Kerala budget offers little to expatriates
The state's budget presented has nothing much for the nearly two million overseas Keralites who are the backbone of the state's economy for having remitted more than Rs 200 billion ($5 billion) every year.Updated: Mar 06, 2008 23:38 IST
The third straight budget presented by Kerala's Finance Minister Thomas Isaac has nothing much for the nearly two million overseas Keralites who provide the backbone of the state's economy by remitting more than Rs.200 billion ($5 billion) every year.
The total amount that has been set aside for the diaspora in the state's budget presented in the Kerala legislative assembly on Thursday was a mere Rs.34.5 million.
Of this, Rs.30 million will be spent on setting up a welfare fund.
"A draft bill for setting up a welfare fund is under the consideration of the government. I have also set aside Rs.20 lakh (Rs.2 million) for the first international youth festival going to be organised for non-resident children and youth. Another Rs.25 lakh (Rs.2.5 million) is also set aside as assistance to bring dead bodies of those who die abroad to Kerala," said Isaac.
Explaining the highlights of the budget, Isaac told reporters here this was not a dream budget.
"I am more interested in stabilising finances and a dream budget from me would take two more years."
A highlight of this budget was that Isaac has increased all welfare pensions to Rs.200, which would benefit a million Keralites.
The budget also provides Rs.200 million for a new insurance scheme for the poor.
It also proposed to spend Rs.100 million for extending the Asraya Scheme that will address poverty issues of the destitute across the state.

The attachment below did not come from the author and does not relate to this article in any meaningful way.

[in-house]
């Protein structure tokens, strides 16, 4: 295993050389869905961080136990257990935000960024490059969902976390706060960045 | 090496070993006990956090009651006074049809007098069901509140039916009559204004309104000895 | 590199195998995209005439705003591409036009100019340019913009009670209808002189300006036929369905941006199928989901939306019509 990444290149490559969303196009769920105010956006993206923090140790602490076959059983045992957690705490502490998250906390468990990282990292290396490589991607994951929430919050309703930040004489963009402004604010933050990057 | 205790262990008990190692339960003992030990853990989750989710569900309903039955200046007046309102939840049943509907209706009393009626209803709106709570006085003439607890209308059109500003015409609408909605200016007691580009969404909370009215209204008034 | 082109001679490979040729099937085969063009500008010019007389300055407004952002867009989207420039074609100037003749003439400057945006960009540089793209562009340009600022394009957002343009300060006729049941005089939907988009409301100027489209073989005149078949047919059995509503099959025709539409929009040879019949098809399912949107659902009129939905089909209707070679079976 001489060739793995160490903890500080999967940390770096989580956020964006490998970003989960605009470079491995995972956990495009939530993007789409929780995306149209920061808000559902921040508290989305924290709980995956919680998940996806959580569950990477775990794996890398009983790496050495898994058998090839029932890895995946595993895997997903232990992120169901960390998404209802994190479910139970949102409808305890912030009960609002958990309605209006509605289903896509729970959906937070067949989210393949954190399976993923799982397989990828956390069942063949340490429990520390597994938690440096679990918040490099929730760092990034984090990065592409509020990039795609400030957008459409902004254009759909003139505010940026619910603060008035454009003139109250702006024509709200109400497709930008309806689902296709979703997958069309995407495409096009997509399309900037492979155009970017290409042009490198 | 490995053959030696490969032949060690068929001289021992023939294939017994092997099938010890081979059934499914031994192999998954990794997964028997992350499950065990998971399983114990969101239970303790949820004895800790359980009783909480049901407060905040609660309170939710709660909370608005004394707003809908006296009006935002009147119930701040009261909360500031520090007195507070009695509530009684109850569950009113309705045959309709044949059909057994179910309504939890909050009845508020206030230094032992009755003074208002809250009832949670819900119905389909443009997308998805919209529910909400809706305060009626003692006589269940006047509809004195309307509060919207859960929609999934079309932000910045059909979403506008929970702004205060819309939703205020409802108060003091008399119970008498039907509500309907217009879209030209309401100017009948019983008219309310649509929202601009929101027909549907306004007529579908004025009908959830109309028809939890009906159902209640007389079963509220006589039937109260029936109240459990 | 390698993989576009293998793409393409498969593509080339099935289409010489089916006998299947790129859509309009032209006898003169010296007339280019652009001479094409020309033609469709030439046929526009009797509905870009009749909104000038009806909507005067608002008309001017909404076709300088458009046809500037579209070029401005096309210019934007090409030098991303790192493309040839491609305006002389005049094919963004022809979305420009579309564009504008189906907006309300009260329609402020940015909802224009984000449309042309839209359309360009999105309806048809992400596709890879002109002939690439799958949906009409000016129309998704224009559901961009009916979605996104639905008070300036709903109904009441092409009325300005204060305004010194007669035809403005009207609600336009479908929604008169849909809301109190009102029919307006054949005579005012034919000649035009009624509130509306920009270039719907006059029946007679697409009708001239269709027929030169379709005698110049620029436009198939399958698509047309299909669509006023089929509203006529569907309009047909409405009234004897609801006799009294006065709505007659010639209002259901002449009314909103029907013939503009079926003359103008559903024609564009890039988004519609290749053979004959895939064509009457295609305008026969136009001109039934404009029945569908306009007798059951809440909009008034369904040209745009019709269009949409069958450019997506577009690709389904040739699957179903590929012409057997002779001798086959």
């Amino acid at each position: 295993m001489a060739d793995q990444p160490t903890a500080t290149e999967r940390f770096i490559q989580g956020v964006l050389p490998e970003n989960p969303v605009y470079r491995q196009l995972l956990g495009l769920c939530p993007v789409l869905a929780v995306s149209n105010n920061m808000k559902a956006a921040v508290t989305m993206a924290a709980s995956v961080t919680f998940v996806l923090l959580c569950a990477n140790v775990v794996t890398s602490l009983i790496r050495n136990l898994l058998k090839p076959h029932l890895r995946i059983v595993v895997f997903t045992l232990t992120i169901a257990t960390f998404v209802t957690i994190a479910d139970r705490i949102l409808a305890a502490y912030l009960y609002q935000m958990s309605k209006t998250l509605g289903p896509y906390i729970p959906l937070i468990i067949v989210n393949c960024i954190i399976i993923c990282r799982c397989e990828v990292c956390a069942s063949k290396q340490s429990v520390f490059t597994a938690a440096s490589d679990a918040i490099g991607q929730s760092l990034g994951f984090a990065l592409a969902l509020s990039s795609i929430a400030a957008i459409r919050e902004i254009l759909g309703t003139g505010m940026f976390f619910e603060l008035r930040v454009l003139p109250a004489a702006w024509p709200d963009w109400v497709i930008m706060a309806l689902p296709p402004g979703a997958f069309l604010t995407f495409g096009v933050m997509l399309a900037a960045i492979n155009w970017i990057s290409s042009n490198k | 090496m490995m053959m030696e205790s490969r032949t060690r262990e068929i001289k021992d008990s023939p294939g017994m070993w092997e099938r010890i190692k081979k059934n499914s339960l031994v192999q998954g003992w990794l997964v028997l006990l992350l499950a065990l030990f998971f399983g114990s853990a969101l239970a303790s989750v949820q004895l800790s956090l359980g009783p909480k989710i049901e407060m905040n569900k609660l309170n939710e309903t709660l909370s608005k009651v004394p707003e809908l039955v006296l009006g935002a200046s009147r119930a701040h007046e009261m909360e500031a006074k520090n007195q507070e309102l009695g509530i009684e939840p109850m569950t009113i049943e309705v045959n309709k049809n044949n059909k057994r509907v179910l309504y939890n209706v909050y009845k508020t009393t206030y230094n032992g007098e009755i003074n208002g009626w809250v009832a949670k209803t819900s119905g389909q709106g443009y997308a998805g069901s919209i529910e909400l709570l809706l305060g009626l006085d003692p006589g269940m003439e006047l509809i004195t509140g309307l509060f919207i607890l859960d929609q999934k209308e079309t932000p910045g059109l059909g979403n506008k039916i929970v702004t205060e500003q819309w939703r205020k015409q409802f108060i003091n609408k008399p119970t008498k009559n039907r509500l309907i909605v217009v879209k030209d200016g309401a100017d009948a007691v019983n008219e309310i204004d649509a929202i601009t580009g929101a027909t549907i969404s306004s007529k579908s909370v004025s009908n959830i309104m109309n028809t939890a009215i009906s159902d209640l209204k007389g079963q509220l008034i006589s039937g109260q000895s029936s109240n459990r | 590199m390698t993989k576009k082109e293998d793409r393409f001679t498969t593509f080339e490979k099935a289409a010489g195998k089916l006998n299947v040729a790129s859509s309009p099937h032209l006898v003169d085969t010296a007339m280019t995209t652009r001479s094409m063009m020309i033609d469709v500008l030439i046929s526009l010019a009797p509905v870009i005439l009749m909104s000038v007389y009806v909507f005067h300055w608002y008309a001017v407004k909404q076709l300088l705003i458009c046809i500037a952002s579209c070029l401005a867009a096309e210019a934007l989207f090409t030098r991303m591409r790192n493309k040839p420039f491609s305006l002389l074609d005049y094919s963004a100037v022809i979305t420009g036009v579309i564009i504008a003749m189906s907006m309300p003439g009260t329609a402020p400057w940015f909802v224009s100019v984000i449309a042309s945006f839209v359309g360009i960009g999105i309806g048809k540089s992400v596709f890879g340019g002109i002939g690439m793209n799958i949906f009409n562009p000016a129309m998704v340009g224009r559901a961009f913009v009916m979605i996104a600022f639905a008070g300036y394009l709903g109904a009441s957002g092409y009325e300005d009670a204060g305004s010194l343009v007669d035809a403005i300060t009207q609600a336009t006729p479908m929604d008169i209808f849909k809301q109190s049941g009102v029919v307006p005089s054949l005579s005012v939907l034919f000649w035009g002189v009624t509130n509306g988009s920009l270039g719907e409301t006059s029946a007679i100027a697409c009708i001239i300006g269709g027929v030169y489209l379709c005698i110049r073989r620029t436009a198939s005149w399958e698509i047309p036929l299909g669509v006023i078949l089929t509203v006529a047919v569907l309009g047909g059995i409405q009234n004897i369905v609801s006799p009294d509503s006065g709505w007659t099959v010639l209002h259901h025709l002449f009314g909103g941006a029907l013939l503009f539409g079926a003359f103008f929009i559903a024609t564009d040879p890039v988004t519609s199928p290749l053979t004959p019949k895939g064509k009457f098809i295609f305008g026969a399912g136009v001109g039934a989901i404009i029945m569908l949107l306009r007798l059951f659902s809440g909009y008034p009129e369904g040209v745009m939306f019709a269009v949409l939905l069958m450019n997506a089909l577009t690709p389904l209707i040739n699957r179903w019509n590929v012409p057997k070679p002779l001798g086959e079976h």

"To raise funds for the welfare schemes, I propose a one percent cess on sales and value-added tax, which would fetch Rs.100 crore (Rs.1 billion). The retail giants will have to pay an excess surcharge of 10 percent," the minister said.
Dismissing the budget as one that has nothing in it, Congress opposition leader Oommen Chandy said the Ashraya and health insurance programmes were started by the Congress-led government of the state.
"It is nice that Isaac has finally complemented our schemes. But he has to explain to the poorest of the poor why he did not include this in the previous two budgets," said Chandy.
"It is unfortunate that the common man, already suffering under heavy price rise, will have to bear an additional 1 percent cess, while giant retailers are let off with a minor surcharge. We demand that the cess be withdrawn immediately," Chandy told reporters here.
Isaac presented a Rs.6.27 billion deficit budget.